Luvna Arnassalon-Seerungen, Head Of Sustainability at IBL Together

How can the economy be (re)reconciled with the environment? We asked the newly appointed Head of Sustainable Development at IBL, Mauritius’ largest conglomerate.

According to the young woman with a well-developed CV*: “The two concepts are often perceived as antagonistic because today’s economy is based on the indiscriminate exploitation of natural resources. This is where the challenge lies: how do we reconcile the two in a new economic order? Should we think about getting out of the crisis at all costs? Or should we start moving towards what the AngloSaxons call ‘unusual business’, i.e. how to integrate environmental risks into business?

I would like to briefly mention that we have already been alerted by numerous reports, in particular the 2012 OECD report “Environmental Outlook to 2050”, which warns of the catastrophic consequences of our inaction. Today, the crisis linked to Covid is one of the first consequences announced and forces us to rethink our economic model in the face of Nature: to continue to impose ourselves or to try to adapt to it? You can guess my answer…

In any case, we at IBL are working on a new economic model, a new growth strategy in which sustainable development will have its full dimension and which will be announced in a few weeks.

In this perspective, Arnaud Lagesse, Group CEO of IBL Ltd, has taken over the presidency of the CEO Forum Global Compact. For my part, I am chairperson of the Global Compact Network Mauritius.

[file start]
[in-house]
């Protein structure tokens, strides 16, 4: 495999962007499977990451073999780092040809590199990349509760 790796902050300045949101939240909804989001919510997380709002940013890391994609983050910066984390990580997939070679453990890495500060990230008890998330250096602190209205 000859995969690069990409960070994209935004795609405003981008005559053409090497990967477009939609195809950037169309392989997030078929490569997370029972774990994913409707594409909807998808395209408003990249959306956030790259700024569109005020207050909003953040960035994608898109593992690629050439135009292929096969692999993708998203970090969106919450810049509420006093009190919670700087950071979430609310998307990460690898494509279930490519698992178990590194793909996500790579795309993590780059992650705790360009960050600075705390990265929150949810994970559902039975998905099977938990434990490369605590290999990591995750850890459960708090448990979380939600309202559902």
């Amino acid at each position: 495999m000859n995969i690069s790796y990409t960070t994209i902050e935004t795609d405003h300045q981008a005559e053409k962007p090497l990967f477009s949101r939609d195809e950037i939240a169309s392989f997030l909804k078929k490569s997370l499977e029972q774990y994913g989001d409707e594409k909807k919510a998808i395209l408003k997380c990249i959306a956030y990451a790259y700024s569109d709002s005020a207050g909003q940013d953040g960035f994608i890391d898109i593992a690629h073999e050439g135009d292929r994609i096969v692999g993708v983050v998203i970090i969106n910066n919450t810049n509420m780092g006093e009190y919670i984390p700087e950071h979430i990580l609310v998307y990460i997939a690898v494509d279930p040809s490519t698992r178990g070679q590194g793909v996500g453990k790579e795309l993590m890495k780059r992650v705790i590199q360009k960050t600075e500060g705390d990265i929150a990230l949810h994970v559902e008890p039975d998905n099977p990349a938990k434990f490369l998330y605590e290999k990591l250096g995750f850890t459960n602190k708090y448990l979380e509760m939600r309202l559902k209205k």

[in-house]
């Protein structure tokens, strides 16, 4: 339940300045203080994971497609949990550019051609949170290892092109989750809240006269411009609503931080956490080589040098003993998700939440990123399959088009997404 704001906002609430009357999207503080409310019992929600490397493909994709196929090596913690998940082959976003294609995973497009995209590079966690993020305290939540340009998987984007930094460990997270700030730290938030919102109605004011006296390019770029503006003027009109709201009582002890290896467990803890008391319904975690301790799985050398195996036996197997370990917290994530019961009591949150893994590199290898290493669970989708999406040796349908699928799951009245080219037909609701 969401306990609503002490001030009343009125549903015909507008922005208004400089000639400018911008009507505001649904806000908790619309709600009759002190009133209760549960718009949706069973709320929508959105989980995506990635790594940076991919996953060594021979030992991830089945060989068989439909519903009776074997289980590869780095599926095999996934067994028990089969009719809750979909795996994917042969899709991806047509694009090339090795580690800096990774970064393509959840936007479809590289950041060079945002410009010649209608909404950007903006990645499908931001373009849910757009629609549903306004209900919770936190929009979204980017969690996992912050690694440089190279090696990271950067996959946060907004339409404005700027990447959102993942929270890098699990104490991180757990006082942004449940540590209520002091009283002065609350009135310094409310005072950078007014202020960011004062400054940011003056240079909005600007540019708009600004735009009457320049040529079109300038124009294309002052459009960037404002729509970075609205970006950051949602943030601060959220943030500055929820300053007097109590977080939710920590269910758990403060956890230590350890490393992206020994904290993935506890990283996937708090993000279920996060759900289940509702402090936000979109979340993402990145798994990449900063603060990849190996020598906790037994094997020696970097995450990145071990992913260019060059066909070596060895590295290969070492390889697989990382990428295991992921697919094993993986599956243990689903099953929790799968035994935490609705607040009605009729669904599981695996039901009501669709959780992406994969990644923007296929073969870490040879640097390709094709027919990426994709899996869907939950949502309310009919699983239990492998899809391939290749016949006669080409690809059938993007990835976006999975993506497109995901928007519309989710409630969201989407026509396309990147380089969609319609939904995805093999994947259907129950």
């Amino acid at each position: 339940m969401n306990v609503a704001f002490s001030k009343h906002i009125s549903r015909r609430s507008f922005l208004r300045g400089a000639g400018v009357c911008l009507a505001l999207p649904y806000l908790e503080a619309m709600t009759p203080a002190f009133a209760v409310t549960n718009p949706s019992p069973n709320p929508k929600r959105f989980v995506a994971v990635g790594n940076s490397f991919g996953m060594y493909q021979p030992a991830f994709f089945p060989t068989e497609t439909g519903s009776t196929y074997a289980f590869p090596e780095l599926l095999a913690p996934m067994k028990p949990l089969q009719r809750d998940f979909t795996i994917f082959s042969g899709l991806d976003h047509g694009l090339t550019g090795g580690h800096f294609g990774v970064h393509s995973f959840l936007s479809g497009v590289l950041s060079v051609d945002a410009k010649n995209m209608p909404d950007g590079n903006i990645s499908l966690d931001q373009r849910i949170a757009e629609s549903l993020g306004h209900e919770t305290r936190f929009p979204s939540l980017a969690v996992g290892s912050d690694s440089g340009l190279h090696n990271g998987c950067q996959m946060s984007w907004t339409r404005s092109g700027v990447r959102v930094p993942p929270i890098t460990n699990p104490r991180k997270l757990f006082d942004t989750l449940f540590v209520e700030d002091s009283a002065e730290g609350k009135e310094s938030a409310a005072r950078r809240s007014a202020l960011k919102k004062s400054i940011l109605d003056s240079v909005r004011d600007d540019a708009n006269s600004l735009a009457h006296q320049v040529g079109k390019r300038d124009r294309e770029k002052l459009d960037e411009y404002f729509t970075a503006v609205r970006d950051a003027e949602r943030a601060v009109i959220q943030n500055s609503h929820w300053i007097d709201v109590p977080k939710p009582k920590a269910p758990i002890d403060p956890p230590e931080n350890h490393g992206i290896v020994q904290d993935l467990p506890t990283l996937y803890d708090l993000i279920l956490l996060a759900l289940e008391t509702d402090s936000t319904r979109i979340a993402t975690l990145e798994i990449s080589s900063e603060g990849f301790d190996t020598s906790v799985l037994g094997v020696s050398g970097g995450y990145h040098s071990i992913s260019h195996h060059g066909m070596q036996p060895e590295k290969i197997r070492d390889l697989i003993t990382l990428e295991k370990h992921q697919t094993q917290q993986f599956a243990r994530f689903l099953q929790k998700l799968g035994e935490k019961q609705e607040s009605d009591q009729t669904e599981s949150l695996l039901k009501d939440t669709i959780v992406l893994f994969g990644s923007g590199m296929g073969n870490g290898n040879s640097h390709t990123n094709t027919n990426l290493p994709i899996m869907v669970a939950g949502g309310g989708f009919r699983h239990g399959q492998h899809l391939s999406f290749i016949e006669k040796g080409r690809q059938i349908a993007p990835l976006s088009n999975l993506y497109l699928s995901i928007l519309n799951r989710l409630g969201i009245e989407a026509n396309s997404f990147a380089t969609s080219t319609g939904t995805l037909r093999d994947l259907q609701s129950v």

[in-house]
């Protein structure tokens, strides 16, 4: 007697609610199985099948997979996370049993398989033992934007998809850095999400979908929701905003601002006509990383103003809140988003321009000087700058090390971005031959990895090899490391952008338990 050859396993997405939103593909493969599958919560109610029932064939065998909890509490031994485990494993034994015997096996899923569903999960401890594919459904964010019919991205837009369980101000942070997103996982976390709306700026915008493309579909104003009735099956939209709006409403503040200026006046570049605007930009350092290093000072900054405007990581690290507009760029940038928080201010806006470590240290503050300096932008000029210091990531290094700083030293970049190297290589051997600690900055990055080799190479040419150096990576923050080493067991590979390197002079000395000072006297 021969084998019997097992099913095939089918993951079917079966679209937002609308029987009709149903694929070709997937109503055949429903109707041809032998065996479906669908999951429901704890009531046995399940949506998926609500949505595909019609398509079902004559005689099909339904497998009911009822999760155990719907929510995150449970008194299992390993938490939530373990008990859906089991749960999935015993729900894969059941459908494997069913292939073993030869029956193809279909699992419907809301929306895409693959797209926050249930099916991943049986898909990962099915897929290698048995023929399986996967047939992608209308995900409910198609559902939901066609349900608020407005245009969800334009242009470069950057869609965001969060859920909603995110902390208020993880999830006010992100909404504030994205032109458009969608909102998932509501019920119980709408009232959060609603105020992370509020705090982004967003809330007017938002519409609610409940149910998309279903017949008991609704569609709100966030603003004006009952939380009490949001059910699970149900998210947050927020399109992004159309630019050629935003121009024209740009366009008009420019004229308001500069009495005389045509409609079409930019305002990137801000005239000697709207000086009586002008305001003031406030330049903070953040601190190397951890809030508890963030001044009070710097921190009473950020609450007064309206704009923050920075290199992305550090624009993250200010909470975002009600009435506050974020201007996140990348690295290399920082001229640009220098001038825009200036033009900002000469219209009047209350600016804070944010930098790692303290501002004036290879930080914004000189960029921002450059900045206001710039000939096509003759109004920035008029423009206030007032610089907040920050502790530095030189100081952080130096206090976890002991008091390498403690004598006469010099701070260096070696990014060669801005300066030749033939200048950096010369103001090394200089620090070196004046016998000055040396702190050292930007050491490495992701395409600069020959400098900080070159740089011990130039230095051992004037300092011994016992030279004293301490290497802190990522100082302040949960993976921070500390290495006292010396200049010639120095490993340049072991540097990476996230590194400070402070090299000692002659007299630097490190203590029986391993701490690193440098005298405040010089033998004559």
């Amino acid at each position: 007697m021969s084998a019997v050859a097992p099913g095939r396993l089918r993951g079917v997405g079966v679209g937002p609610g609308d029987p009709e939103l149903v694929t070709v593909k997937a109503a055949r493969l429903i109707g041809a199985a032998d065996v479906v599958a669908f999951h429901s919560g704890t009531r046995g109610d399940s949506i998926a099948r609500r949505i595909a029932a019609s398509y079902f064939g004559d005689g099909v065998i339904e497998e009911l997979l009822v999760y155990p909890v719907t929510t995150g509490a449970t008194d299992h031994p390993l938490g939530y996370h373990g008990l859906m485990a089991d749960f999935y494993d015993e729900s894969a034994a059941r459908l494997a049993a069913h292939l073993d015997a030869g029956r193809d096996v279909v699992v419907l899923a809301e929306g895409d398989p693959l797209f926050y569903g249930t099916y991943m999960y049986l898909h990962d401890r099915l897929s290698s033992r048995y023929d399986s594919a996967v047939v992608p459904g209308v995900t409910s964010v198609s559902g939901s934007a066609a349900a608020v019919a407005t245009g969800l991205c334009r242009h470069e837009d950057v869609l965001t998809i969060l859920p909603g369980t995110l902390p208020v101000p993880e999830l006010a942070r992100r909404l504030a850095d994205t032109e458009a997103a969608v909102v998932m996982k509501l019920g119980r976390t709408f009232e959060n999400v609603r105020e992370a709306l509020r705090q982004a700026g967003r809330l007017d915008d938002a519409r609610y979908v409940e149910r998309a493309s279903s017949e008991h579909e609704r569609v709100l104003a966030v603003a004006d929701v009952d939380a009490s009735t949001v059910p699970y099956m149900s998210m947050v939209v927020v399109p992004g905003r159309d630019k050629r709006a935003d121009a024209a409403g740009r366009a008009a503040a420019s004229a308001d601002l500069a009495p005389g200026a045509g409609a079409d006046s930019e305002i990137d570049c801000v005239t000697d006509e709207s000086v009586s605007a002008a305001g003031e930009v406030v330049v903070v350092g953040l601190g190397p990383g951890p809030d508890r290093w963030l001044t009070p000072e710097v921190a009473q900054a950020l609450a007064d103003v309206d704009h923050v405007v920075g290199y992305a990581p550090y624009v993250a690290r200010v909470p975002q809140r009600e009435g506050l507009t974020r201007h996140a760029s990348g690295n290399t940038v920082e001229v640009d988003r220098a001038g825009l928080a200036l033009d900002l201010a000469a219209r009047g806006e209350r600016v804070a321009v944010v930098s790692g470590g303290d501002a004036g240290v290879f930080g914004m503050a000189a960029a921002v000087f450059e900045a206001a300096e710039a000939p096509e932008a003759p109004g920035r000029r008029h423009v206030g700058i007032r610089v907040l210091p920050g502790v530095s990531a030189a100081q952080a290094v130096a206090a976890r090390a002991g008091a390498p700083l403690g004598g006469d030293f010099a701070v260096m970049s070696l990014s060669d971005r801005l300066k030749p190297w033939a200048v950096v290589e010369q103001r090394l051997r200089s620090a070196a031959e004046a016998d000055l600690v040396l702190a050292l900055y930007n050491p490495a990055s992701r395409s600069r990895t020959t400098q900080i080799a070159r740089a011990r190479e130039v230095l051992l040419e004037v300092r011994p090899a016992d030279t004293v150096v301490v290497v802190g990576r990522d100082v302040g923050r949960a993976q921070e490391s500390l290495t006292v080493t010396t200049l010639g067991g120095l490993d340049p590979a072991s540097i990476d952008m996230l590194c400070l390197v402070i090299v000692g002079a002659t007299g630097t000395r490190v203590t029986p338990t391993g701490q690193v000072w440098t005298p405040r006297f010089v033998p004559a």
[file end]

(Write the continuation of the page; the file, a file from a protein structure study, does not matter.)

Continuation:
“Creating business clusters on each island”

When questioned about the issue of sustainable development in our region, Luvna emphasised that “the Indian Ocean Commission’s strategy is perfectly in line with the SDGs because the regional organisation thinks in systematic terms, which is also a notion that is difficult to translate into English, we talk about “collaborative thinking”. We must stop depending on the outside for our most essential needs. We need to rethink all of this, starting with the agri-food industry, and regionalise education for a more effective transmission of know-how and interdependence of skills. We also know that most of the jobs that will be practised tomorrow, in 2030, do not exist to date. Nevertheless, Mauritius and Reunion are ahead of their neighbouring islands in terms of education, research and development. We must anticipate these changes, identify the skills and transmit them to the other islands.

In this sense, it is necessary to create clusters of companies on each island and between them in order to optimise the skills of SMEs, which are often isolated, in line with Goal 17 as defined in the SDGs. In short, to play together in a new economic order.


Source : Le Journal des Archipels, Edition 1

Reported by Jacques Rombi

* Luvna Arnassalon-Seerugen holds a Master’s degree in Development Economics from the University of Clermont Auvergne (France), a Master’s degree in Science (University of Mauritius), and a Bachelor’s degree in Communication and Media (University of South Africa). She was previously Head of Corporate Sustainability and CSR at AfrAsia Bank Limited.